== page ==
The Launch Control consoles from the Apollo era help to tell the story of the launch of a Saturn V/Apollo mission in the recreation of the Launch Control Center at Kennedy Space Center in Florida. As seen during our 2019 Florida Summer Vacation.
Before going into the large room to see the Saturn V rocket at Kennedy Space Center, visitors first see the Launch Control consoles that were used to begin the Apollo missions. The presentation includes a countdown of a launch, complete with room-shaking sound effects. Each console lights up at the appropriate time during the launch sequence.
But these are not recreations. These are the actual consoles used during the Apollo launches, preserved here for all to see. I am always impressed by pieces of history such as this. All of that “futuristic” technology of the late 1960s is fascinating, even today.
Watching the presentation, it is easy to imagine all of the activity and all of the people in the room before and during the launch. Everyone had an important part to play and an important function to oversee. Everyone’s cooperation was critical to the launch of the mission, as well as to the rest of the mission that followed. Because a successful mission had to start with a successful launch.
The Apollo Launch Control consoles are a great reminder of just some of the hard work that went into making the Apollo missions as successful as they were.
Everyone Has a Part
As part of the 50th anniversary of the Apollo 11 mission, I heard some interviews with different participants on the Apollo missions. One gentleman worked in Launch Control, while another worked in Recovery at the end of each mission. Both gentlemen were asked something about the importance of their respective jobs. And both men replied that every job was important to the success of the mission, no matter how big or small it seemed. The goal of each job was to safely send the crew to the moon and then safely return them home. Everyone had a part to play to achieve that goal, and everyone’s job was not complete until the final goal had been reached.
Recently, in the “Bible Verse” section of another post, I included Psalm 102:24:
“O my God,” I say, “take me not away in the midst of my days— you whose years endure throughout all generations!”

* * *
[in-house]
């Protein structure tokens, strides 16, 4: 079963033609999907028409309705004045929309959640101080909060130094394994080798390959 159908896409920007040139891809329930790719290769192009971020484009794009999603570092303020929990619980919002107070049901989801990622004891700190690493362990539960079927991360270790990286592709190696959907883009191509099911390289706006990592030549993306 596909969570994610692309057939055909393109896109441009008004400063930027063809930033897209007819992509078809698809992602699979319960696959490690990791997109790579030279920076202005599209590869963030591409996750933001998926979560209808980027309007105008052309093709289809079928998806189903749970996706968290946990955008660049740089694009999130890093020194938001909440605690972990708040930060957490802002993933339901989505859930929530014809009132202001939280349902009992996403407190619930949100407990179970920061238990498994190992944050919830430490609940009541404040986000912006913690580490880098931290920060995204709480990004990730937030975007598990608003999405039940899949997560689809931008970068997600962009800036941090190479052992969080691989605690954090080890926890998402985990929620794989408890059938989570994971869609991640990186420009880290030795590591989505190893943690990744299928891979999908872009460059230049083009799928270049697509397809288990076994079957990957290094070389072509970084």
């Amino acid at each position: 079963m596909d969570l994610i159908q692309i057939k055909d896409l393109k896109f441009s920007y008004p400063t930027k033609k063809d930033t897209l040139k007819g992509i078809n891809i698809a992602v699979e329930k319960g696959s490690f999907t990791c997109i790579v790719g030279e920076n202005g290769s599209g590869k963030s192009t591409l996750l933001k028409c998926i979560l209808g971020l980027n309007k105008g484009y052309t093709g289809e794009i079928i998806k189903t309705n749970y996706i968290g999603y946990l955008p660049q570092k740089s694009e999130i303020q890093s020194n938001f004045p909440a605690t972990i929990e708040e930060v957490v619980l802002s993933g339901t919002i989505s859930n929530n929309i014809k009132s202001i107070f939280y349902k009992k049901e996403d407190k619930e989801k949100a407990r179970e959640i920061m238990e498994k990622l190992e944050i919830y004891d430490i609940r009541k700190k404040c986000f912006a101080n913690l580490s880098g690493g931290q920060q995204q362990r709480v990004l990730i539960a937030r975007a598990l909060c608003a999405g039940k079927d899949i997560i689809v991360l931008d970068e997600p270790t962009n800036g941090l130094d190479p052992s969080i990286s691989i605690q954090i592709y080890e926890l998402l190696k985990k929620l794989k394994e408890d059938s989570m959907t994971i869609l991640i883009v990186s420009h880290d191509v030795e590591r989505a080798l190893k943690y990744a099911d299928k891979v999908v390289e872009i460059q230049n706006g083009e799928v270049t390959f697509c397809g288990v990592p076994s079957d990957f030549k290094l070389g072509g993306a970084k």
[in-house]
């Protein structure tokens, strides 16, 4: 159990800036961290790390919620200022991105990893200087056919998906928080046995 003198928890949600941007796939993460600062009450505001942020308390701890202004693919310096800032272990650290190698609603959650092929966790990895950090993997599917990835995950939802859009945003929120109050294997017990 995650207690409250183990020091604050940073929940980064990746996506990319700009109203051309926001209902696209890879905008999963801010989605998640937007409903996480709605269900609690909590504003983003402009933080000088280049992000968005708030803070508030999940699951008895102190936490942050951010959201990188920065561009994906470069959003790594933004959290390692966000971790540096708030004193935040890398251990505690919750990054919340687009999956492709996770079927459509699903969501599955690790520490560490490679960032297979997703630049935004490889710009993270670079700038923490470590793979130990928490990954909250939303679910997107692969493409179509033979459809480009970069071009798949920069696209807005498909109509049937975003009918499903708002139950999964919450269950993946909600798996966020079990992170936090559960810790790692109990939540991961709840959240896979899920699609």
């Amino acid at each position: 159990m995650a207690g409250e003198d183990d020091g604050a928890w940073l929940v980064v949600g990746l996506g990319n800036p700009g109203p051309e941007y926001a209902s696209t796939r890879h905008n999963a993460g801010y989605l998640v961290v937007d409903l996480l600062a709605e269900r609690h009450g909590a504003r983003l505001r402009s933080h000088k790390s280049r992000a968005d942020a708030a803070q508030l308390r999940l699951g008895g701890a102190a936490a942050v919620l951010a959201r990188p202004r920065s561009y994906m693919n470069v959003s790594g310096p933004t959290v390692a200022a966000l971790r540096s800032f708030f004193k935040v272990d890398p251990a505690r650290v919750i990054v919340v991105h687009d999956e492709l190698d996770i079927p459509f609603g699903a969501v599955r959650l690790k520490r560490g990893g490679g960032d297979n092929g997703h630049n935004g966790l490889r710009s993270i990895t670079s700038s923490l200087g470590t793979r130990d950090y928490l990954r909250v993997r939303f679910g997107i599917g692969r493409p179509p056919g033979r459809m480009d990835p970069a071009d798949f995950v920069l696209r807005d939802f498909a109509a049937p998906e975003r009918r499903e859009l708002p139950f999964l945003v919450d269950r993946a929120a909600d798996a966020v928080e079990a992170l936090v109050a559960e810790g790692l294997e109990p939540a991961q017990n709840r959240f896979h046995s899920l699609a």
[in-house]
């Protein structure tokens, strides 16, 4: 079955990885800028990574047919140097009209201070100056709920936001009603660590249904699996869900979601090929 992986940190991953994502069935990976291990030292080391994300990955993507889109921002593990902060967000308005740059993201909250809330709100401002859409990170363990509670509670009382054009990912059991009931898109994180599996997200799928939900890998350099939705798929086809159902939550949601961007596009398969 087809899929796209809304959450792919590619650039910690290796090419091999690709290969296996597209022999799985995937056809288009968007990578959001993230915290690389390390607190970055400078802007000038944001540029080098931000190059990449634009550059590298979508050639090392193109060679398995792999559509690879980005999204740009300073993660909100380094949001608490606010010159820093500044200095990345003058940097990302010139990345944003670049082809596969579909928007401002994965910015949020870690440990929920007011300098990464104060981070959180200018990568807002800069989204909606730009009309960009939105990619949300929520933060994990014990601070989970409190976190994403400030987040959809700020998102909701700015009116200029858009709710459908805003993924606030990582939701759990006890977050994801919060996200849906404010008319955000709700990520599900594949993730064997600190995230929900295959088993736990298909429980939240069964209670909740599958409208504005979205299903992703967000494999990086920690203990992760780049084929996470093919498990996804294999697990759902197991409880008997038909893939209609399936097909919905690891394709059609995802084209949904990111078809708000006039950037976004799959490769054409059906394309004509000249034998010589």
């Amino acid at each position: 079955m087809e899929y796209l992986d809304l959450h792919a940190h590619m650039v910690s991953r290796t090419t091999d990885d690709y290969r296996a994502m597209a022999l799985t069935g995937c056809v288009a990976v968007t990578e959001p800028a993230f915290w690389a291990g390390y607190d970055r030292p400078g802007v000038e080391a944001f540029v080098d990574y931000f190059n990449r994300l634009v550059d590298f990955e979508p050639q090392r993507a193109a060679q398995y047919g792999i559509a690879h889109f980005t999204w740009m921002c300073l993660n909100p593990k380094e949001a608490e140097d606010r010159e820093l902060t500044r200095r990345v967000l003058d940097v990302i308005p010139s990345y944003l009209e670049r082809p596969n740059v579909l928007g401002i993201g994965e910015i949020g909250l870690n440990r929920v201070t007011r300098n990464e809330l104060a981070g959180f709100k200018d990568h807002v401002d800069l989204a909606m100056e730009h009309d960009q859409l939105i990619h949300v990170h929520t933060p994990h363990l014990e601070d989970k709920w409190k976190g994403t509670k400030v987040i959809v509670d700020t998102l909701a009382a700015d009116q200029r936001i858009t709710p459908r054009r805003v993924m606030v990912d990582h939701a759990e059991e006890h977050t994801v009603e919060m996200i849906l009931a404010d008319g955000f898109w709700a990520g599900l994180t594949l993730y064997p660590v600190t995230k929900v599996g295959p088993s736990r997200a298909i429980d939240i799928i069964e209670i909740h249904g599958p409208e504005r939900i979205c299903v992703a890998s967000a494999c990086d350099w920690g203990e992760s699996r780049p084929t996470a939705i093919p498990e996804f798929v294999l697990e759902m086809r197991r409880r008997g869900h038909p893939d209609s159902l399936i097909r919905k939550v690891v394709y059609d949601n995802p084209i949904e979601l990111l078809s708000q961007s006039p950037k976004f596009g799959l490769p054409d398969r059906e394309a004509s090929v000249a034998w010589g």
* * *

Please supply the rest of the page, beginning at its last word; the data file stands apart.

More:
What originally caught my eye in that Psalm were the verses that followed, verses 25 through 28:
Of old you laid the foundation of the earth, and the heavens are the work of your hands. They will perish, but you will remain; they will all wear out like a garment. You will change them like a robe, and they will pass away, but you are the same, and your years have no end. The children of your servants shall dwell secure; their offspring shall be established before you.
The writer was talking about the works of God’s hands, but we were created by God, we are also the works of his hands. I felt like the part about wearing out like a garment and God changing them like a robe was really speaking to me, especially as life moves on along. It is up to me to do the best work for God that I can while I am here, and then when my time is up, someone else will step up and do that work. It is a reminder that I am only a small part in a bigger plan. Some people may feel that makes them more insignificant, but it was actually a comfort to me. I should do what I can, but God is in control.
Just like the person responsible for one of those Launch Control consoles above, sometimes our small part in life might seem insignificant. But what each of us can do is at the same time both very important and also a small part of a much larger plan.
Do your part to the best of your ability, and let God handle the rest!
For just as the body is one and has many members, and all the members of the body, though many, are one body, so it is with Christ. - 1 Corinthians 12:12
About the Photo
As you might be able to tell, the lighting was mainly at low levels in the Launch Control Center recreation. But near the end of the presentation, the lights came up to a brighter level, and that is when I shot this photo.
Due to the lower light levels, I had set the camera to ISO-2000. With the aperture open to f/4.5, that gave an exposure time of 1/60 second. When I was processing the photo in Luminar, I used its noise removal module to remove as much noise as possible, since the higher ISO settings usually bring more noise.
Photo: A single Raw exposure, processed in Luminar. Read more about photography tips, photo software, camera gear, and more at Steve’s Photography Tips.
Camera: Sony Alpha A7 II
_Lens: _ Sony FE 28-70mm f/3.5-5.6 OSS Lens
Date: June 13, 2019
Location: Kennedy Space Center, Florida